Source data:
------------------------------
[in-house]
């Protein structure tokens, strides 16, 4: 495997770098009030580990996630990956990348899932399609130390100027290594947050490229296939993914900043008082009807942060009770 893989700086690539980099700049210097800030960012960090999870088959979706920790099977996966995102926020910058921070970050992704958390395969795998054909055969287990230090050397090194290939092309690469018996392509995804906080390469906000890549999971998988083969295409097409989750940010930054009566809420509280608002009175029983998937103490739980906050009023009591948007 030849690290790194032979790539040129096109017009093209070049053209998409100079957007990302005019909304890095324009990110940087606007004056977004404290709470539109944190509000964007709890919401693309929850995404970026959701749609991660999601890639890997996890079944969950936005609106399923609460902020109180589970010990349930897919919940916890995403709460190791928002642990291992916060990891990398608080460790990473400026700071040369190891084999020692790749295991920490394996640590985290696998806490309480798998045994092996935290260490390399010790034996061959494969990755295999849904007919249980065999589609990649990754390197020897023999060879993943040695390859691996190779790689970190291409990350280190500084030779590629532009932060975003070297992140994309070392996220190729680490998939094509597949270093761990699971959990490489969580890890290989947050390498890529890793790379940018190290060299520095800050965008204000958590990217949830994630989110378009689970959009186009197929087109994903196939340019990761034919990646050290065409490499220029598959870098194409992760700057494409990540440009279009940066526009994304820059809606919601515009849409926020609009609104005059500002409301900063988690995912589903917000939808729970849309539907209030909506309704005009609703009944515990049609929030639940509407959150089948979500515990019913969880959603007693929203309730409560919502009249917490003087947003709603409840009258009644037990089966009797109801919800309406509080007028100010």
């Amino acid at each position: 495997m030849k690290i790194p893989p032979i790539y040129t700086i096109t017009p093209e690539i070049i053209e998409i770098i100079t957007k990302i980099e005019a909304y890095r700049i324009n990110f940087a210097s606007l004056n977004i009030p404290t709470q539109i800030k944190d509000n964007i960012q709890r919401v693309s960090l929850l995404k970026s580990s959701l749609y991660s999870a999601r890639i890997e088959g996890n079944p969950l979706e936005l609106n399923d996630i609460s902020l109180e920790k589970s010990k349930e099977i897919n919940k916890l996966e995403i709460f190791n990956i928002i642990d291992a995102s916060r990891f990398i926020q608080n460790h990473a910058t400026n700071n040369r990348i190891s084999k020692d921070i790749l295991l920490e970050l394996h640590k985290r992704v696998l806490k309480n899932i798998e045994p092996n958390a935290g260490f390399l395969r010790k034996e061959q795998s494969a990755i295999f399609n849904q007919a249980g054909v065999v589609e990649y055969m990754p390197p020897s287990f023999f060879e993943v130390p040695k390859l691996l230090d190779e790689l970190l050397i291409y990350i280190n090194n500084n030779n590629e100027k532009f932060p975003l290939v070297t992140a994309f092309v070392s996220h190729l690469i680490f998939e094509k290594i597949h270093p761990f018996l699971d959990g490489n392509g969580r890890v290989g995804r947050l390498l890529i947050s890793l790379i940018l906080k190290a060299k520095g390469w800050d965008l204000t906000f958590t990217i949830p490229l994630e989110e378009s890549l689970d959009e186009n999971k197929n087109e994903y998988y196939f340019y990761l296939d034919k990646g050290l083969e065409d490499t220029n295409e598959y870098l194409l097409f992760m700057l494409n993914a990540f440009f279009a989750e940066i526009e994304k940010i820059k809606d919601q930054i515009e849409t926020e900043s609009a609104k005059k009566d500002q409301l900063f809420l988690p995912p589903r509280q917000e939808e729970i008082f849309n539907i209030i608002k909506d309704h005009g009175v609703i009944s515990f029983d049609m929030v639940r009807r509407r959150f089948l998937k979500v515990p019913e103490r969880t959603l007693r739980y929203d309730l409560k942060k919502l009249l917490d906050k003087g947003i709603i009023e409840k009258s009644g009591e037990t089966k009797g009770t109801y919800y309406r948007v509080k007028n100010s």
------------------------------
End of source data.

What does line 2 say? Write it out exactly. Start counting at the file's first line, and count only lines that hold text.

């Protein structure tokens, strides 16, 4: 495997770098009030580990996630990956990348899932399609130390100027290594947050490229296939993914900043008082009807942060009770 893989700086690539980099700049210097800030960012960090999870088959979706920790099977996966995102926020910058921070970050992704958390395969795998054909055969287990230090050397090194290939092309690469018996392509995804906080390469906000890549999971998988083969295409097409989750940010930054009566809420509280608002009175029983998937103490739980906050009023009591948007 030849690290790194032979790539040129096109017009093209070049053209998409100079957007990302005019909304890095324009990110940087606007004056977004404290709470539109944190509000964007709890919401693309929850995404970026959701749609991660999601890639890997996890079944969950936005609106399923609460902020109180589970010990349930897919919940916890995403709460190791928002642990291992916060990891990398608080460790990473400026700071040369190891084999020692790749295991920490394996640590985290696998806490309480798998045994092996935290260490390399010790034996061959494969990755295999849904007919249980065999589609990649990754390197020897023999060879993943040695390859691996190779790689970190291409990350280190500084030779590629532009932060975003070297992140994309070392996220190729680490998939094509597949270093761990699971959990490489969580890890290989947050390498890529890793790379940018190290060299520095800050965008204000958590990217949830994630989110378009689970959009186009197929087109994903196939340019990761034919990646050290065409490499220029598959870098194409992760700057494409990540440009279009940066526009994304820059809606919601515009849409926020609009609104005059500002409301900063988690995912589903917000939808729970849309539907209030909506309704005009609703009944515990049609929030639940509407959150089948979500515990019913969880959603007693929203309730409560919502009249917490003087947003709603409840009258009644037990089966009797109801919800309406509080007028100010």